Processor is starting the autoboot process. To discontinue, press any key within 10 seconds.
If no keyboard activity is detected, pdc commences the autoboot sequence by loading isl (see isl(1M)) and transferring control to it. Since an autoboot sequence is occurring, isl finds and executes the autoexecute file which, on an HP-UX system, requests that hpux be run with appropriate arguments. Messages similar to the following are displayed by isl on the console:
10 seconds expired. Proceeding... Booting... Boot IO Dependent Code (IODC) revision 8 HARD Booted. ISL Revision A.00.44 Mar 12, 2003 ISL booting hpux
hpux, the secondary system loader, then announces the operation it is performing, in this case boot, the devicefile from which the load image comes, and the TEXT size, DATA size, BSS size, and start address of the load image, as shown below, before control is passed to the image.
Boot : disk(0/5/1/0.1342185441.1342359545.10740039188.8.131.52;0)/stand/vmunix 17838080 + 4132864 + 10284088 start 0x3c0e8
The loaded image then displays numerous configuration and status messages.
To use hpux interactively, isl must be brought up in interactive mode by pressing any key during the interval allowed by pdc. pdc then displays the primary, alternate, and if applicale, HA boot devices and presents the pdc Main Menu. The bootpath may be chosen using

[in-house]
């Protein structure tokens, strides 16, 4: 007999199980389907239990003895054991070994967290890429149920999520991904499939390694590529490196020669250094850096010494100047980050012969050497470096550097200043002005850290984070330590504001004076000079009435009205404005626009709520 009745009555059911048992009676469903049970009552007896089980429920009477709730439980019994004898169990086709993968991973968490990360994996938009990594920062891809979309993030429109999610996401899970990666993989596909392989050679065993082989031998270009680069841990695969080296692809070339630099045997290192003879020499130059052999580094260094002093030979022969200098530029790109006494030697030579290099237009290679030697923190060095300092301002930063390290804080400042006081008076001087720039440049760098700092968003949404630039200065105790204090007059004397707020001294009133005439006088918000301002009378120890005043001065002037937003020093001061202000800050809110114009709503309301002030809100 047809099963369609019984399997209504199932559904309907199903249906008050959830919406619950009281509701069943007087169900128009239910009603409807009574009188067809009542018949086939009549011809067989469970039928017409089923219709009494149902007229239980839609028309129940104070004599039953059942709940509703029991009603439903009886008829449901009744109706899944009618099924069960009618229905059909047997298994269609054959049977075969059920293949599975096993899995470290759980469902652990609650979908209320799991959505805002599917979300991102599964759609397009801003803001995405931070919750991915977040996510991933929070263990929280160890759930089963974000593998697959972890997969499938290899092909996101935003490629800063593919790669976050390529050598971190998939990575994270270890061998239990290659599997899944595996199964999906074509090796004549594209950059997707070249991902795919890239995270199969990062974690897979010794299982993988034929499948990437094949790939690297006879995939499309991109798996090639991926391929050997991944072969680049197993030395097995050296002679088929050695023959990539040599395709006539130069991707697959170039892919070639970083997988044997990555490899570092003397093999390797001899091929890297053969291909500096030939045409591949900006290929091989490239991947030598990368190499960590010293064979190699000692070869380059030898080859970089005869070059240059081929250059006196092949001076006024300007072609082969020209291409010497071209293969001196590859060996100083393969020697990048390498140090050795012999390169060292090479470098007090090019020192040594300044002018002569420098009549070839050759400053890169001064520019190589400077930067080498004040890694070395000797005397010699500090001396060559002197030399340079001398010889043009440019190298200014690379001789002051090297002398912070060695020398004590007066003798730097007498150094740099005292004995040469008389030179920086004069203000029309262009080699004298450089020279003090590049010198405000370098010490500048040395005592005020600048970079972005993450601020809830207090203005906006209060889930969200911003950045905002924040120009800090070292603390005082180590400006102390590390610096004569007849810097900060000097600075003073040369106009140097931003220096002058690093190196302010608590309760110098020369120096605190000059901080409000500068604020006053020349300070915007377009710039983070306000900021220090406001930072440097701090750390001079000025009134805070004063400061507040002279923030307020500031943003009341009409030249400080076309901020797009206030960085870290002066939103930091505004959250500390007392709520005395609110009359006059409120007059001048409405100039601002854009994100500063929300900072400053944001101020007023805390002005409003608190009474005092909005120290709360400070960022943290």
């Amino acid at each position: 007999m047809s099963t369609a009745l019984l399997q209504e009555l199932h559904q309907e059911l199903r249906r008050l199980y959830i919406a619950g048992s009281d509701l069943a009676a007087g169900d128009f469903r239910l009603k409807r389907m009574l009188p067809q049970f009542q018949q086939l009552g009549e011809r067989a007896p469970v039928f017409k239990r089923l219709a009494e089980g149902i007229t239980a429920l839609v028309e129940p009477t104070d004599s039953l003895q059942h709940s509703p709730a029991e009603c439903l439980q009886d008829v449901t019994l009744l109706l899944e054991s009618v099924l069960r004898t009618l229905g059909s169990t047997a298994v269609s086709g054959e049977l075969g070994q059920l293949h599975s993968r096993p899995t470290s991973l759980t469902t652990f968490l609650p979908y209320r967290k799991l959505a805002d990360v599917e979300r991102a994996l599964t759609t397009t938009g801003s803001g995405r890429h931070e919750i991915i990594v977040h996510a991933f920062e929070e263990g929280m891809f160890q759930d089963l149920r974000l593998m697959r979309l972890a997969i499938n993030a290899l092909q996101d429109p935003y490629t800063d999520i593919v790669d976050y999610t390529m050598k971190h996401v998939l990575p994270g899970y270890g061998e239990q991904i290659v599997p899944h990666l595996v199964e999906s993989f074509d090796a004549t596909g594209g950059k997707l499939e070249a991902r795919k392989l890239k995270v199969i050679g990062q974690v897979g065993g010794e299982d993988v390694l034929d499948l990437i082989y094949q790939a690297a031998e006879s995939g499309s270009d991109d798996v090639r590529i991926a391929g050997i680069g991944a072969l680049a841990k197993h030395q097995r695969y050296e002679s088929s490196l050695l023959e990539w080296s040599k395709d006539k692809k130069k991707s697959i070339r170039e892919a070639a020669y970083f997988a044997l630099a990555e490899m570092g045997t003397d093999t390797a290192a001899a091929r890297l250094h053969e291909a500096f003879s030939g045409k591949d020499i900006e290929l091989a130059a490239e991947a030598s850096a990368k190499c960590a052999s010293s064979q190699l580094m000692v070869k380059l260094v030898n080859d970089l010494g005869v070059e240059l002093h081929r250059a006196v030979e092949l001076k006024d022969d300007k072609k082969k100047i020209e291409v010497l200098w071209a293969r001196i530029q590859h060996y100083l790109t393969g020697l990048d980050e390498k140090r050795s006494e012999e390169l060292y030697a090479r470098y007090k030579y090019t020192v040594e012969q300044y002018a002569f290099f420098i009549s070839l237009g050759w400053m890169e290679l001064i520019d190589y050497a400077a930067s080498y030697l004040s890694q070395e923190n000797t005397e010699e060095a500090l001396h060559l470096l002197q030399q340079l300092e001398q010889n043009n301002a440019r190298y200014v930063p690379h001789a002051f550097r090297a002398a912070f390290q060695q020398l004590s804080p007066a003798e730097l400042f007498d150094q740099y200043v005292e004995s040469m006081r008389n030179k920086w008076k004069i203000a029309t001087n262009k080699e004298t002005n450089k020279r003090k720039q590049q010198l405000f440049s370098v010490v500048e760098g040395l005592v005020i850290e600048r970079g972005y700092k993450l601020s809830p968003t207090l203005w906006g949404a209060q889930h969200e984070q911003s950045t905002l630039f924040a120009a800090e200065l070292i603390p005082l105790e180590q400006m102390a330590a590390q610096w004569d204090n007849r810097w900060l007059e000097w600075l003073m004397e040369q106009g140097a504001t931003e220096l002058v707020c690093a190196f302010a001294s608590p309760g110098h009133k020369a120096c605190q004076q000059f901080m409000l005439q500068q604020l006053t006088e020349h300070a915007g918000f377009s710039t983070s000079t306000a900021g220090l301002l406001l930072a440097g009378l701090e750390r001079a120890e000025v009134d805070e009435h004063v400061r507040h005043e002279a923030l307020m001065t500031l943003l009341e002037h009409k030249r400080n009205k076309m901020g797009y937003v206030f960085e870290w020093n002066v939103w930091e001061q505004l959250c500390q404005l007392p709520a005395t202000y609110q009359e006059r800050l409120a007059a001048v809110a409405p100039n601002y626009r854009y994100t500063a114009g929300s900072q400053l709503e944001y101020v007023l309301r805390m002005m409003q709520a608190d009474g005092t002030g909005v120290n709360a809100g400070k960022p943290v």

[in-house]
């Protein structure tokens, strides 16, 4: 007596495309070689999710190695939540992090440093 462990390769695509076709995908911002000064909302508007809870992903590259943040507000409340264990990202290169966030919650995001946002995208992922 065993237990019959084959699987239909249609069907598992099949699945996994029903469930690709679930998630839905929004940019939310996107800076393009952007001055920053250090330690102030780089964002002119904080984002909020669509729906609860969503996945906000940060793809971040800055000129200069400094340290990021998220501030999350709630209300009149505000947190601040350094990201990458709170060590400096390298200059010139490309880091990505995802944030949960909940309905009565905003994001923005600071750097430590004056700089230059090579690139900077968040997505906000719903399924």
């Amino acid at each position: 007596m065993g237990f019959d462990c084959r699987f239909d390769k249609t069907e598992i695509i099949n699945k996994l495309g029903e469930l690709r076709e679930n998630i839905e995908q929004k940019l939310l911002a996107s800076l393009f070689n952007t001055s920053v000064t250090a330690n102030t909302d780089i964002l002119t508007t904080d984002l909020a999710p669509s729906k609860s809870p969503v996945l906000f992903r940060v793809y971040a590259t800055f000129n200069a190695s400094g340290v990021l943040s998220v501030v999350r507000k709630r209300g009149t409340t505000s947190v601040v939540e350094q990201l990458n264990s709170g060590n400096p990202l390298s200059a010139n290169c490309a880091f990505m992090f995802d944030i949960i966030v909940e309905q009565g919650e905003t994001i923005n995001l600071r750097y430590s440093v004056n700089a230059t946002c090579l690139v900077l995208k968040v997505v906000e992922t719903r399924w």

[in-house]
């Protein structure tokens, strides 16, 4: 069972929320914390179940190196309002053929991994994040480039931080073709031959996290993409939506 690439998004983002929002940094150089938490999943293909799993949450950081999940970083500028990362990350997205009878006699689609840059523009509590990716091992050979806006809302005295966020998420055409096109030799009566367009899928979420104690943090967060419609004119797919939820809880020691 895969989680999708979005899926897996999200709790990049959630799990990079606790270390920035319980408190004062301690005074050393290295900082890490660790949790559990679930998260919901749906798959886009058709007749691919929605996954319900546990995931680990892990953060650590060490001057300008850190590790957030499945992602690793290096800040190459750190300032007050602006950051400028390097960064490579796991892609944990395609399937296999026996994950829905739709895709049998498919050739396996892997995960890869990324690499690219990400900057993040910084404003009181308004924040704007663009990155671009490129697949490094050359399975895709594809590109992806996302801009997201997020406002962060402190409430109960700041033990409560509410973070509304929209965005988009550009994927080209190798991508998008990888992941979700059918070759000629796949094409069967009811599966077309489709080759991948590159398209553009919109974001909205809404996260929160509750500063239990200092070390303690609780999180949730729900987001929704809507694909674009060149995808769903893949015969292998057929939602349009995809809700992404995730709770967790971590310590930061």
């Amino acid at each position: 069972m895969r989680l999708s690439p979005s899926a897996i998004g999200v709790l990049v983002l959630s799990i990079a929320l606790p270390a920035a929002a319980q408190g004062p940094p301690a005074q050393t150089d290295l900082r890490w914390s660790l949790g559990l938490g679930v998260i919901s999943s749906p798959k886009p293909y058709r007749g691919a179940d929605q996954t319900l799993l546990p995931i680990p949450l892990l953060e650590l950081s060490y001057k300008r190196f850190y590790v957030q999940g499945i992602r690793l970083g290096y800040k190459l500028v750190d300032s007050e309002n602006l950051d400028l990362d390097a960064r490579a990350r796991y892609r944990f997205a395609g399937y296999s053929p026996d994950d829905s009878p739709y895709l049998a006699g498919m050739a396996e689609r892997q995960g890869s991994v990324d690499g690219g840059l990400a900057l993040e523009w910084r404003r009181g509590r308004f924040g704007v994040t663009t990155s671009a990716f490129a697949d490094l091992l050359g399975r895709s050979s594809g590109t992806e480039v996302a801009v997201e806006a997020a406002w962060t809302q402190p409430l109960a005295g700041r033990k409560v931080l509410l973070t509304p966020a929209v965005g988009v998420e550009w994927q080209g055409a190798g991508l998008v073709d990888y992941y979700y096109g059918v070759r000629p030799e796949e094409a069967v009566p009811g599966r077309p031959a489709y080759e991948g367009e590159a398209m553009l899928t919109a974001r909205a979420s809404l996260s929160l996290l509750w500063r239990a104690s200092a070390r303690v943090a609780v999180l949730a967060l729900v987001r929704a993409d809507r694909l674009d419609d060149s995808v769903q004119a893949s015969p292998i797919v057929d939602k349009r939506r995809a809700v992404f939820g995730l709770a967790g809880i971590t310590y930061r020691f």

Main Menu: Enter command or menu >bo pri
Main Menu: Enter command or menu >bo 0/5/1/0.1
A search can also be done for boot devices:
Main Menu: Enter command or menu >search
Potential boot devices are then displayed:
Path# Device Path (dec) Device Type Rev ----- ----------------- ----------- ---- P0 0/0/0/1/0.15.1.135.118 LAN Module 6 P1 0/0/0/2/0.6 Random access media 4 P2 0/0/1/1/1.0 Fibre Channel Protocol 8
The boot path may be chosen by
Main Menu: Enter command or menu >bo p1
Although all of the operations and options of hpux can be used from isl interactively, they can also be executed from an autoexecute file. In the examples below, user input is the remainder of the line after each ISL> prompt shown. The remainder of each example is text displayed by the system. Before going over specific examples of the various options and operations of hpux, here is an outline of the steps taken in the automatic boot process. Although the hardware configuration and boot paths shown are for a single server machine, the user interfaces are consistent across all models. When the system Reset button is depressed, pdc executes self-test, and assuming the hardware tests pass, pdc announces itself, and gives the user 10 seconds to override the autoboot sequence by entering any character. Text resembling the following is displayed on the console:
Central Bus Speed (in MHz) : 200 Available Memory : 7340032 KB Good Memory Required : Not initialized. Defaults to 32 MB. Primary boot path: 0/5/1/0.1 Alternate boot path: 0/5/1/0.2 Console path: 0/0/1/1.0 Keyboard path: 0/0/4/0.0 Processor is starting the autoboot process. To discontinue, press any key within 10 seconds.
If no keyboard character is pressed within 10 seconds, pdc commences the autoboot sequence by loading isl and transferring control to it. Because an autoboot sequence is occurring, isl merely announces itself, finds and executes the autoexecute file which, on an HP-UX system, requests that hpux be run with appropriate arguments. The following is displayed on the console.